Einstürzende Neubauten Release “Alles wieder offen” 10/23

The bold history written by Einstürzende Neubauten over the last 27 years now has a dramatic new chapter with the release of their new album Alles wieder offen (“All open again”) which is being released October 23rd on their own Potomak label, distributed in the U.S. by Ryko Distribution. Working outside normal record business market mechanisms, Einstürzende Neubauten recorded the CD over some 200 days in their own studio funded by their world-wide network of subscribing Supporters via www.neubauten.org.

     Einstürzende Neubauten has always created its own musical cosmos, but with Alles wieder offen this cosmos is wider than ever before. And the stars within it are shining brighter. Possibly informed by the title of 2000’s Silence is sexy word on the international music scene was that Einstürzende Neubauten had become calmer, quieter even. Alles wieder offen blows this assumption out of the water; it is an urgent and compelling album in every aspect. The instruments do not exhaust themselves by a consumptive struggle against each other as they might have on prior recordings, but instead create an unprecedented fusion of Einstürzende Neubauten-typical instruments with conventional ones. Alexander Hacke’s bass has never sounded warmer, Jochen Arbeit’s guitar more graceful, the metal of Rudolf Moser and the percussion of N.U. Unruh more unsettling and diverse, or Blixa Bargeld’s voice more mercurial yet forceful.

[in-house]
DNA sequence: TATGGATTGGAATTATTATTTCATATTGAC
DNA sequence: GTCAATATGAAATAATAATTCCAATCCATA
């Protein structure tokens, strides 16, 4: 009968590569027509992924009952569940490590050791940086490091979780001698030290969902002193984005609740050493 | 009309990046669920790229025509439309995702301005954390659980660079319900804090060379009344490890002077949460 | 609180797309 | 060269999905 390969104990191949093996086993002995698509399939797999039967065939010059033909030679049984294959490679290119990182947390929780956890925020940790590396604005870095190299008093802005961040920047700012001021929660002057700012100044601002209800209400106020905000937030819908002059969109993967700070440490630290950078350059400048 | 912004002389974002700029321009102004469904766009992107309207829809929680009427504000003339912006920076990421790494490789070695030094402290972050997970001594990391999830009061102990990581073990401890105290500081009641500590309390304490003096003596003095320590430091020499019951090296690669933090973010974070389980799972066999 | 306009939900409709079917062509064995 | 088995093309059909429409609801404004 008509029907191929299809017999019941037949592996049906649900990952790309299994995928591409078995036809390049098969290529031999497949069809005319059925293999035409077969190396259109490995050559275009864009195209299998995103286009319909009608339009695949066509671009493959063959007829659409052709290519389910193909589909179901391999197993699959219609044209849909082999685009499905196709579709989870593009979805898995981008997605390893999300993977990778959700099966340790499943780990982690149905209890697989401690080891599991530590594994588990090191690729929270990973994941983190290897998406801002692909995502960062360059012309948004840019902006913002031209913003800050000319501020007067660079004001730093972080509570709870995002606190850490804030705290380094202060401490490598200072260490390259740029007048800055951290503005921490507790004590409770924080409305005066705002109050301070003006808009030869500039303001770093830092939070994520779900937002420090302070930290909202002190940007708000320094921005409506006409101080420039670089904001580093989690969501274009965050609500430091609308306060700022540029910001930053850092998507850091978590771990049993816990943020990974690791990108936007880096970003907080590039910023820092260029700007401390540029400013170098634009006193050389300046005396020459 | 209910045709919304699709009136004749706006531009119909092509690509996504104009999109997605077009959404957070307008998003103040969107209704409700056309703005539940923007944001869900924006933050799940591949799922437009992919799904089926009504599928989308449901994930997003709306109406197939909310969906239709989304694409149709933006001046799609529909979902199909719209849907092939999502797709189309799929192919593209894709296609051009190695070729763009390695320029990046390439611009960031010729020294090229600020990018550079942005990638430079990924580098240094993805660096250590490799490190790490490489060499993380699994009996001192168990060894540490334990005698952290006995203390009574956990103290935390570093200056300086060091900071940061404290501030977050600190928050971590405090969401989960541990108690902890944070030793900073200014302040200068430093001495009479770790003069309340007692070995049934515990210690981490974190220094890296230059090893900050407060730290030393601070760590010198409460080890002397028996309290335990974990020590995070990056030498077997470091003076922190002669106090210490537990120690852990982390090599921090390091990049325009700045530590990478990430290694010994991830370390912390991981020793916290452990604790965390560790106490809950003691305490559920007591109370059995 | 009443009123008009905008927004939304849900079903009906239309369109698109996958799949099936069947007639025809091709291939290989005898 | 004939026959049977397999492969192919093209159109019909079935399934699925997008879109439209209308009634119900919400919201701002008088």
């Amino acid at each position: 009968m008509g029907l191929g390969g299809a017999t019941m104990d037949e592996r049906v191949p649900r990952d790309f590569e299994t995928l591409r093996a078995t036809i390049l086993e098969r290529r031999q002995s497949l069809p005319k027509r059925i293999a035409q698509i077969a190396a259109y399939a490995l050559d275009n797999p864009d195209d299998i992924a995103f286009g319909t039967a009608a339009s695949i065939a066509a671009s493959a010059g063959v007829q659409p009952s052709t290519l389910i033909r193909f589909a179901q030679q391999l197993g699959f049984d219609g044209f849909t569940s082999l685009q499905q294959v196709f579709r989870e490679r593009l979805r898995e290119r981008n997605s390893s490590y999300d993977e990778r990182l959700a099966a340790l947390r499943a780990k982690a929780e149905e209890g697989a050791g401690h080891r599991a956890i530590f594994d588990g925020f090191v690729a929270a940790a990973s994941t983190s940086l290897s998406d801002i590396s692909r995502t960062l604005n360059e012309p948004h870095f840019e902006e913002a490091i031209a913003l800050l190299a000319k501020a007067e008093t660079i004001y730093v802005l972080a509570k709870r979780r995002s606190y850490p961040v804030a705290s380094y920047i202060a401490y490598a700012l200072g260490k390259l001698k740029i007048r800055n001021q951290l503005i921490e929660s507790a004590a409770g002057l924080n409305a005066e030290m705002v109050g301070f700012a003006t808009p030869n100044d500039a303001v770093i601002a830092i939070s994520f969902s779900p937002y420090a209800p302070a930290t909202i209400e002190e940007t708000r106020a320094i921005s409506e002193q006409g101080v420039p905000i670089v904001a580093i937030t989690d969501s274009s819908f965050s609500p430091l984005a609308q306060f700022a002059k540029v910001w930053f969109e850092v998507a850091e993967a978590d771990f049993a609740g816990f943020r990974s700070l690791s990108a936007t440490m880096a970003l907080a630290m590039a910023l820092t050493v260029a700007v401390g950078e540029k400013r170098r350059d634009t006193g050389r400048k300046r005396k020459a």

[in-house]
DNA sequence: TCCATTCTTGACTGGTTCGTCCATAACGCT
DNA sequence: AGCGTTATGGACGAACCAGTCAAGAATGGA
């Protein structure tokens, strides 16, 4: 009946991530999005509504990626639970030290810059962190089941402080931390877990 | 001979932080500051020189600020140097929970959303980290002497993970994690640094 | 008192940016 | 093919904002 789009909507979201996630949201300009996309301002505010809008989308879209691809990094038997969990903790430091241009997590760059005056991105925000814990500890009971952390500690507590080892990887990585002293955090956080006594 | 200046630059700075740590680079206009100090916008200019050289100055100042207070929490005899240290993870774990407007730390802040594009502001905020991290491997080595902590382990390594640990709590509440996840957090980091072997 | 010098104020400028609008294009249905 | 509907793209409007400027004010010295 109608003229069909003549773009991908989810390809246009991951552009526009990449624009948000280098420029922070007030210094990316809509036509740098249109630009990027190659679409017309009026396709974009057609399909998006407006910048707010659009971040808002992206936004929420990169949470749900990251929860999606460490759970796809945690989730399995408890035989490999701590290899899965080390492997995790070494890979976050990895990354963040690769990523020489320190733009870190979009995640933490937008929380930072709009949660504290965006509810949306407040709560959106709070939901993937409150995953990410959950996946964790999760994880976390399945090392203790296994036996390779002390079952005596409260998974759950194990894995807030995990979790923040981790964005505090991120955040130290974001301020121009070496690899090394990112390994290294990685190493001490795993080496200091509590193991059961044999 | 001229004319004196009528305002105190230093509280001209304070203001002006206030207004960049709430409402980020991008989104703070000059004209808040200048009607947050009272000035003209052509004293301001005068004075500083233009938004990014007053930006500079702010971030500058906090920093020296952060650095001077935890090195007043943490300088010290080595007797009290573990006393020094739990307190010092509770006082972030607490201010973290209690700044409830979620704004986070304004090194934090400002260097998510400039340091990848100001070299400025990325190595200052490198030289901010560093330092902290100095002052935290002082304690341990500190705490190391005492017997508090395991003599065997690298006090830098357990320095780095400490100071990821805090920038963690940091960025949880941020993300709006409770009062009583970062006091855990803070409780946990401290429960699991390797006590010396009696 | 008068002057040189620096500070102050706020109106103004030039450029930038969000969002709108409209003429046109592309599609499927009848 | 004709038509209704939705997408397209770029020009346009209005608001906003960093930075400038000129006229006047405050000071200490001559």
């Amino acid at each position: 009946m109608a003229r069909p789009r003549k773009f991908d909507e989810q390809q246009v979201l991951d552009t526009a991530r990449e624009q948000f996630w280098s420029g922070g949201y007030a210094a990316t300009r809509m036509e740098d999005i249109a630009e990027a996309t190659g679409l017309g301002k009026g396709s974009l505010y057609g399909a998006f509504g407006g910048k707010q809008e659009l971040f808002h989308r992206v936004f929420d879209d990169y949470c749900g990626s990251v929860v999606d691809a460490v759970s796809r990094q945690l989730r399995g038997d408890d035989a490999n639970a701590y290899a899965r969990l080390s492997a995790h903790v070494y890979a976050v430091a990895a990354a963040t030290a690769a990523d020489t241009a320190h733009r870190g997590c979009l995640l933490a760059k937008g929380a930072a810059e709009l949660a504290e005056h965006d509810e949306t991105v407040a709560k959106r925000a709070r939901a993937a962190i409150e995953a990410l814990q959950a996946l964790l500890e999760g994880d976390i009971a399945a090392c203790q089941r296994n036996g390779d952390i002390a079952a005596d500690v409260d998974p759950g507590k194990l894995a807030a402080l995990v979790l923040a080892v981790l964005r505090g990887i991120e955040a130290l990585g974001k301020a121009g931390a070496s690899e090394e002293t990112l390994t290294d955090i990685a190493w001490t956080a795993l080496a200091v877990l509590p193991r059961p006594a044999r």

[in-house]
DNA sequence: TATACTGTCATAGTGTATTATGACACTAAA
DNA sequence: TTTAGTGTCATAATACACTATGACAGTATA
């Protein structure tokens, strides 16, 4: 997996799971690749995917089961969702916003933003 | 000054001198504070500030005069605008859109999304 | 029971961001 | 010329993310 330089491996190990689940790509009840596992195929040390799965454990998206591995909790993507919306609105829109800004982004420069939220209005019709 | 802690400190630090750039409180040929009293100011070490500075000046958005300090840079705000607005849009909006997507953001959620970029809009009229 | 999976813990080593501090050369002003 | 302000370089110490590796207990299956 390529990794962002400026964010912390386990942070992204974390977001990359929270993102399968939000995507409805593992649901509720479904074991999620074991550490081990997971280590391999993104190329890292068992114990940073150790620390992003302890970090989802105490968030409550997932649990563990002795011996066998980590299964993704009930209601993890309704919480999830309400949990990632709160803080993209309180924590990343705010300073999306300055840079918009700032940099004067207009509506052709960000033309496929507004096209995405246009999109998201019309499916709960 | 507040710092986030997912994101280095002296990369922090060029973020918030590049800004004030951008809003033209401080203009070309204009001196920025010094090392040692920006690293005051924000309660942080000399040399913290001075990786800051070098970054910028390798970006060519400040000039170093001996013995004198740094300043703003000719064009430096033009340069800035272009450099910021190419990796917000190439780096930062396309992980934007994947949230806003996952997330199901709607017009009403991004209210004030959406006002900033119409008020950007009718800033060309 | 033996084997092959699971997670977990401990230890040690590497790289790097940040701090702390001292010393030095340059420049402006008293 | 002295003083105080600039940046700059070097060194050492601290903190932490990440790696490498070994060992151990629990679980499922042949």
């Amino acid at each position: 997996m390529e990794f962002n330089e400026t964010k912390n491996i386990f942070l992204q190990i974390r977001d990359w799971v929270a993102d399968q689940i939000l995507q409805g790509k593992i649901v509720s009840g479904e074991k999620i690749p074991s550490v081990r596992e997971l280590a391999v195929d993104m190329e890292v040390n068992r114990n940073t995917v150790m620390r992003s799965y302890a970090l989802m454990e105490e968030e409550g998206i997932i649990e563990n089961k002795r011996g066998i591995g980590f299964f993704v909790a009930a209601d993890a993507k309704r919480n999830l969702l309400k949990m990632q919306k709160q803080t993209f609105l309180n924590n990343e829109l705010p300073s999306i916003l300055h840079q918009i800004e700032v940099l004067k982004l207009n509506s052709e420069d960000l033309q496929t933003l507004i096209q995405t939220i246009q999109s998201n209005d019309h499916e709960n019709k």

It’s the little details that first draw the attention: Jochen Arbeit’s whizzing guitar on “Unvollständigkeit,” seeming to anticipate the outburst that follows: a rain of light, falling aluminium sticks; the way Alexander Hacke electronically deconstructs Rudolph Moser’s nervous and yet rounded flowing rhythm on “Weilweilweil”; the deft combining of uplifting organ and the almost tender feedback that rends the sky open on “Nagorny Karabach”. After almost three decades, the musicians seem to be in a state of euphoria encouraged by their own seemingly endless possibilities.

     Throughout Alles wieder offen the individual elements are all delivered with awesome urgent intensity. “Die Wellen”, the grand opening piece, finds Blixa singing: “And from the highest waves, from breaking spume, a thousand voices break away”, the strings join in and suddenly 1000 voices swell. The finale, “Ich warte”, is carried by Alexander Hacke’s hypnotic biguela: following the lyrics admonitions the music: “note for note eludes rigidity to open doors gates sluices until in a cloudburst – reveille fanfare – unexpected (.) leaps out in ambush.”